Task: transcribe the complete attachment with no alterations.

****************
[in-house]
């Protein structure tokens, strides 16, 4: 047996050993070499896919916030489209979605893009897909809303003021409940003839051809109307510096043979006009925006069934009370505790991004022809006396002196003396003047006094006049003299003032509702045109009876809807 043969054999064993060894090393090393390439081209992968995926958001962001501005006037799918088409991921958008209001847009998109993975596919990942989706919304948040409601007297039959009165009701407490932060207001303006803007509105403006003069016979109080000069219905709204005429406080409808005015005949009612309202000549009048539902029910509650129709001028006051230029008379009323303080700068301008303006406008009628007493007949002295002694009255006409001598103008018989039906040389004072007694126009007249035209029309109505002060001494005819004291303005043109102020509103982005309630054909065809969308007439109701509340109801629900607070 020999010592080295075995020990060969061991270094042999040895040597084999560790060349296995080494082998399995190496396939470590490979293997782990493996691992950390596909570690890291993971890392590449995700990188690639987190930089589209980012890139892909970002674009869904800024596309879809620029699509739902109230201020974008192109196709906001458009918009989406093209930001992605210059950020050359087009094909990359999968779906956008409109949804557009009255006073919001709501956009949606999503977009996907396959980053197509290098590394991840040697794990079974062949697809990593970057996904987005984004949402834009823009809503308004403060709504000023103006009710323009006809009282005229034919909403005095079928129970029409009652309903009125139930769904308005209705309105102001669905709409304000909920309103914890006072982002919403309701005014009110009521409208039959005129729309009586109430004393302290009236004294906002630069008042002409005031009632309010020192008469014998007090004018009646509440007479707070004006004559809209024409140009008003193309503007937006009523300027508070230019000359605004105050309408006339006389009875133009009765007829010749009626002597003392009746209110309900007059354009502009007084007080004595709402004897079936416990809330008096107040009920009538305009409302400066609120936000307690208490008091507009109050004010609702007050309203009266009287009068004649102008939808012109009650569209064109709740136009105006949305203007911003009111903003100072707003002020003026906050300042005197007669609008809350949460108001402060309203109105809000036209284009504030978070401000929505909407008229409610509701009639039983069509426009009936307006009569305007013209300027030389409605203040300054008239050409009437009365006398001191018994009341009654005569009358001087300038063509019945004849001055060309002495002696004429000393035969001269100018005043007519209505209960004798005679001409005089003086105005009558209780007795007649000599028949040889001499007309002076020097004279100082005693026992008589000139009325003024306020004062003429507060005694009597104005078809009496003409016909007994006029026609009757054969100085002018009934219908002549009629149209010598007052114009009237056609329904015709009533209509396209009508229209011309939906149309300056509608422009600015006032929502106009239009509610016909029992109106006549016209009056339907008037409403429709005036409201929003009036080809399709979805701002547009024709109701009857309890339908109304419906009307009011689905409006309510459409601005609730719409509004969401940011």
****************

[in-house]
């Protein structure tokens, strides 16, 4: 047996050993070499896919916030489209979605893009897909809303003021409940003839051809109307510096043979006009925006069934009370505790991004022809006396002196003396003047006094006049003299003032509702045109009876809807 043969054999064993060894090393090393390439081209992968995926958001962001501005006037799918088409991921958008209001847009998109993975596919990942989706919304948040409601007297039959009165009701407490932060207001303006803007509105403006003069016979109080000069219905709204005429406080409808005015005949009612309202000549009048539902029910509650129709001028006051230029008379009323303080700068301008303006406008009628007493007949002295002694009255006409001598103008018989039906040389004072007694126009007249035209029309109505002060001494005819004291303005043109102020509103982005309630054909065809969308007439109701509340109801629900607070 020999010592080295075995020990060969061991270094042999040895040597084999560790060349296995080494082998399995190496396939470590490979293997782990493996691992950390596909570690890291993971890392590449995700990188690639987190930089589209980012890139892909970002674009869904800024596309879809620029699509739902109230201020974008192109196709906001458009918009989406093209930001992605210059950020050359087009094909990359999968779906956008409109949804557009009255006073919001709501956009949606999503977009996907396959980053197509290098590394991840040697794990079974062949697809990593970057996904987005984004949402834009823009809503308004403060709504000023103006009710323009006809009282005229034919909403005095079928129970029409009652309903009125139930769904308005209705309105102001669905709409304000909920309103914890006072982002919403309701005014009110009521409208039959005129729309009586109430004393302290009236004294906002630069008042002409005031009632309010020192008469014998007090004018009646509440007479707070004006004559809209024409140009008003193309503007937006009523300027508070230019000359605004105050309408006339006389009875133009009765007829010749009626002597003392009746209110309900007059354009502009007084007080004595709402004897079936416990809330008096107040009920009538305009409302400066609120936000307690208490008091507009109050004010609702007050309203009266009287009068004649102008939808012109009650569209064109709740136009105006949305203007911003009111903003100072707003002020003026906050300042005197007669609008809350949460108001402060309203109105809000036209284009504030978070401000929505909407008229409610509701009639039983069509426009009936307006009569305007013209300027030389409605203040300054008239050409009437009365006398001191018994009341009654005569009358001087300038063509019945004849001055060309002495002696004429000393035969001269100018005043007519209505209960004798005679001409005089003086105005009558209780007795007649000599028949040889001499007309002076020097004279100082005693026992008589000139009325003024306020004062003429507060005694009597104005078809009496003409016909007994006029026609009757054969100085002018009934219908002549009629149209010598007052114009009237056609329904015709009533209509396209009508229209011309939906149309300056509608422009600015006032929502106009239009509610016909029992109106006549016209009056339907008037409403429709005036409201929003009036080809399709979805701002547009024709109701009857309890339908109304419906009307009011689905409006309510459409601005609730719409509004969401940011």